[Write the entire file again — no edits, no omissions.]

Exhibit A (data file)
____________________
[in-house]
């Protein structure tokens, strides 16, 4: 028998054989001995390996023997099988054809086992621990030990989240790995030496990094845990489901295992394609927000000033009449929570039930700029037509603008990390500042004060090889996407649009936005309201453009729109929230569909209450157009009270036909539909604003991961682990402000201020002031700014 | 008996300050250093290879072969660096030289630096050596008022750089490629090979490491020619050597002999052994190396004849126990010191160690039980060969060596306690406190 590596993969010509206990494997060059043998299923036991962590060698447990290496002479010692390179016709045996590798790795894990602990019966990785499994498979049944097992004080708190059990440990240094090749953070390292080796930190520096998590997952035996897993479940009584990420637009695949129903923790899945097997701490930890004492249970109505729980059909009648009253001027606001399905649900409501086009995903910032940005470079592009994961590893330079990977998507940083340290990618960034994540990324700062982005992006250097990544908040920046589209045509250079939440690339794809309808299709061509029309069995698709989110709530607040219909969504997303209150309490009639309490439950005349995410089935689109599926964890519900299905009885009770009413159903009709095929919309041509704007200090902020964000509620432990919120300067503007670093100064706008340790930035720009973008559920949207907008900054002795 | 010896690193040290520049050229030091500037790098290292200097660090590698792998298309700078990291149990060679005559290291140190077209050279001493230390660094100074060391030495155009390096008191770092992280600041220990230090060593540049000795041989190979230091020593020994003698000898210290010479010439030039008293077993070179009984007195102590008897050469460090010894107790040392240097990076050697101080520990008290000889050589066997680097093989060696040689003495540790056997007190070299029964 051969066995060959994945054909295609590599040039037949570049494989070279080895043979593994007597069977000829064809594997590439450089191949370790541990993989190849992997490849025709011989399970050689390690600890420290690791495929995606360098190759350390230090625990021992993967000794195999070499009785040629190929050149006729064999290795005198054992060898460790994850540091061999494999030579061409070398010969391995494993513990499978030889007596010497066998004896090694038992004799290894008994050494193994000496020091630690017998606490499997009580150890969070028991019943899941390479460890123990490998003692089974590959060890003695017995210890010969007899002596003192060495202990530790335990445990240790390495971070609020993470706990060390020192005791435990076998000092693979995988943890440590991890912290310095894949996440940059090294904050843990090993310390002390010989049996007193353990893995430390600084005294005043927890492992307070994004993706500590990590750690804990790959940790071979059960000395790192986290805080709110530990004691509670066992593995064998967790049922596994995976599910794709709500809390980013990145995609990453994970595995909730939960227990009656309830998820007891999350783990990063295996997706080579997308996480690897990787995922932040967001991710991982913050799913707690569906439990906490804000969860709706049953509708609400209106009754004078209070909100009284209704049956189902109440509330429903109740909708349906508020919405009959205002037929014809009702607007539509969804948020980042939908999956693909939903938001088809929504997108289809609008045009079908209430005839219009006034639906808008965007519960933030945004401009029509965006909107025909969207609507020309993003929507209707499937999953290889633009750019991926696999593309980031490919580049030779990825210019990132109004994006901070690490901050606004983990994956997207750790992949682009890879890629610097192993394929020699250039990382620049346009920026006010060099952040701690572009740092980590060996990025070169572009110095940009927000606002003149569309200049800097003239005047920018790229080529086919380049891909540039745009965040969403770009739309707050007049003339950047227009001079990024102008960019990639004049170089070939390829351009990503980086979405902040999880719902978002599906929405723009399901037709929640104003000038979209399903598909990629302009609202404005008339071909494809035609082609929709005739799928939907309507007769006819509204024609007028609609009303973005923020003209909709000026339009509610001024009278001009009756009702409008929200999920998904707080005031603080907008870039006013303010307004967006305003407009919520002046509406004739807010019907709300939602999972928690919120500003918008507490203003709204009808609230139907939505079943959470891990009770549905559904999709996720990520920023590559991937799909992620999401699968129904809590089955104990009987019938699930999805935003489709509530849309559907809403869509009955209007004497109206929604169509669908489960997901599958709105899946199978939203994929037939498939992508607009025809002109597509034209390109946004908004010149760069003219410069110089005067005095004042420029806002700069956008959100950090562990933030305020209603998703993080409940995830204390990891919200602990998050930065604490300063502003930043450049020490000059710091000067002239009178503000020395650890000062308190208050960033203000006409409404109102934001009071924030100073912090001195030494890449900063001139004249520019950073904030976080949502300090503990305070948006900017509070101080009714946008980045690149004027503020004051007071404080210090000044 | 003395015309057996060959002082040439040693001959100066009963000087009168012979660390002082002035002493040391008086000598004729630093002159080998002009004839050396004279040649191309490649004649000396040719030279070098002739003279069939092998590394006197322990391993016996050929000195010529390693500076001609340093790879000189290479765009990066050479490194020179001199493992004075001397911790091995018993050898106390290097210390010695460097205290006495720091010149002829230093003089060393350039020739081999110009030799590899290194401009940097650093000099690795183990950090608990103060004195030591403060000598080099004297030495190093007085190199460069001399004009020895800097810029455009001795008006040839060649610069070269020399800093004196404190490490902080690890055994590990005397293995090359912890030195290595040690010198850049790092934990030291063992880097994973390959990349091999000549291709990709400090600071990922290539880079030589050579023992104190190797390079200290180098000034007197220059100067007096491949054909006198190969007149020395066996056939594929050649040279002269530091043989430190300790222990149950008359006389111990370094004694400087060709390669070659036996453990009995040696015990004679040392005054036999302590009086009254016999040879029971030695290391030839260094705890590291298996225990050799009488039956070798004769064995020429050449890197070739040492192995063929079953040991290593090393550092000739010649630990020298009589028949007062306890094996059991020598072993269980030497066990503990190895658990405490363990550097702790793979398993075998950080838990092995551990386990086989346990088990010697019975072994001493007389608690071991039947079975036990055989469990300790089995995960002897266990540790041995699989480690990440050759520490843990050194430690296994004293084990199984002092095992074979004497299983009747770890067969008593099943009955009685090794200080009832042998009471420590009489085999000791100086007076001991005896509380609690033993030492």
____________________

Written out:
[in-house]
């Protein structure tokens, strides 16, 4: 028998054989001995390996023997099988054809086992621990030990989240790995030496990094845990489901295992394609927000000033009449929570039930700029037509603008990390500042004060090889996407649009936005309201453009729109929230569909209450157009009270036909539909604003991961682990402000201020002031700014 | 008996300050250093290879072969660096030289630096050596008022750089490629090979490491020619050597002999052994190396004849126990010191160690039980060969060596306690406190 590596993969010509206990494997060059043998299923036991962590060698447990290496002479010692390179016709045996590798790795894990602990019966990785499994498979049944097992004080708190059990440990240094090749953070390292080796930190520096998590997952035996897993479940009584990420637009695949129903923790899945097997701490930890004492249970109505729980059909009648009253001027606001399905649900409501086009995903910032940005470079592009994961590893330079990977998507940083340290990618960034994540990324700062982005992006250097990544908040920046589209045509250079939440690339794809309808299709061509029309069995698709989110709530607040219909969504997303209150309490009639309490439950005349995410089935689109599926964890519900299905009885009770009413159903009709095929919309041509704007200090902020964000509620432990919120300067503007670093100064706008340790930035720009973008559920949207907008900054002795 | 010896690193040290520049050229030091500037790098290292200097660090590698792998298309700078990291149990060679005559290291140190077209050279001493230390660094100074060391030495155009390096008191770092992280600041220990230090060593540049000795041989190979230091020593020994003698000898210290010479010439030039008293077993070179009984007195102590008897050469460090010894107790040392240097990076050697101080520990008290000889050589066997680097093989060696040689003495540790056997007190070299029964 051969066995060959994945054909295609590599040039037949570049494989070279080895043979593994007597069977000829064809594997590439450089191949370790541990993989190849992997490849025709011989399970050689390690600890420290690791495929995606360098190759350390230090625990021992993967000794195999070499009785040629190929050149006729064999290795005198054992060898460790994850540091061999494999030579061409070398010969391995494993513990499978030889007596010497066998004896090694038992004799290894008994050494193994000496020091630690017998606490499997009580150890969070028991019943899941390479460890123990490998003692089974590959060890003695017995210890010969007899002596003192060495202990530790335990445990240790390495971070609020993470706990060390020192005791435990076998000092693979995988943890440590991890912290310095894949996440940059090294904050843990090993310390002390010989049996007193353990893995430390600084005294005043927890492992307070994004993706500590990590750690804990790959940790071979059960000395790192986290805080709110530990004691509670066992593995064998967790049922596994995976599910794709709500809390980013990145995609990453994970595995909730939960227990009656309830998820007891999350783990990063295996997706080579997308996480690897990787995922932040967001991710991982913050799913707690569906439990906490804000969860709706049953509708609400209106009754004078209070909100009284209704049956189902109440509330429903109740909708349906508020919405009959205002037929014809009702607007539509969804948020980042939908999956693909939903938001088809929504997108289809609008045009079908209430005839219009006034639906808008965007519960933030945004401009029509965006909107025909969207609507020309993003929507209707499937999953290889633009750019991926696999593309980031490919580049030779990825210019990132109004994006901070690490901050606004983990994956997207750790992949682009890879890629610097192993394929020699250039990382620049346009920026006010060099952040701690572009740092980590060996990025070169572009110095940009927000606002003149569309200049800097003239005047920018790229080529086919380049891909540039745009965040969403770009739309707050007049003339950047227009001079990024102008960019990639004049170089070939390829351009990503980086979405902040999880719902978002599906929405723009399901037709929640104003000038979209399903598909990629302009609202404005008339071909494809035609082609929709005739799928939907309507007769006819509204024609007028609609009303973005923020003209909709000026339009509610001024009278001009009756009702409008929200999920998904707080005031603080907008870039006013303010307004967006305003407009919520002046509406004739807010019907709300939602999972928690919120500003918008507490203003709204009808609230139907939505079943959470891990009770549905559904999709996720990520920023590559991937799909992620999401699968129904809590089955104990009987019938699930999805935003489709509530849309559907809403869509009955209007004497109206929604169509669908489960997901599958709105899946199978939203994929037939498939992508607009025809002109597509034209390109946004908004010149760069003219410069110089005067005095004042420029806002700069956008959100950090562990933030305020209603998703993080409940995830204390990891919200602990998050930065604490300063502003930043450049020490000059710091000067002239009178503000020395650890000062308190208050960033203000006409409404109102934001009071924030100073912090001195030494890449900063001139004249520019950073904030976080949502300090503990305070948006900017509070101080009714946008980045690149004027503020004051007071404080210090000044 | 003395015309057996060959002082040439040693001959100066009963000087009168012979660390002082002035002493040391008086000598004729630093002159080998002009004839050396004279040649191309490649004649000396040719030279070098002739003279069939092998590394006197322990391993016996050929000195010529390693500076001609340093790879000189290479765009990066050479490194020179001199493992004075001397911790091995018993050898106390290097210390010695460097205290006495720091010149002829230093003089060393350039020739081999110009030799590899290194401009940097650093000099690795183990950090608990103060004195030591403060000598080099004297030495190093007085190199460069001399004009020895800097810029455009001795008006040839060649610069070269020399800093004196404190490490902080690890055994590990005397293995090359912890030195290595040690010198850049790092934990030291063992880097994973390959990349091999000549291709990709400090600071990922290539880079030589050579023992104190190797390079200290180098000034007197220059100067007096491949054909006198190969007149020395066996056939594929050649040279002269530091043989430190300790222990149950008359006389111990370094004694400087060709390669070659036996453990009995040696015990004679040392005054036999302590009086009254016999040879029971030695290391030839260094705890590291298996225990050799009488039956070798004769064995020429050449890197070739040492192995063929079953040991290593090393550092000739010649630990020298009589028949007062306890094996059991020598072993269980030497066990503990190895658990405490363990550097702790793979398993075998950080838990092995551990386990086989346990088990010697019975072994001493007389608690071991039947079975036990055989469990300790089995995960002897266990540790041995699989480690990440050759520490843990050194430690296994004293084990199984002092095992074979004497299983009747770890067969008593099943009955009685090794200080009832042998009471420590009489085999000791100086007076001991005896509380609690033993030492």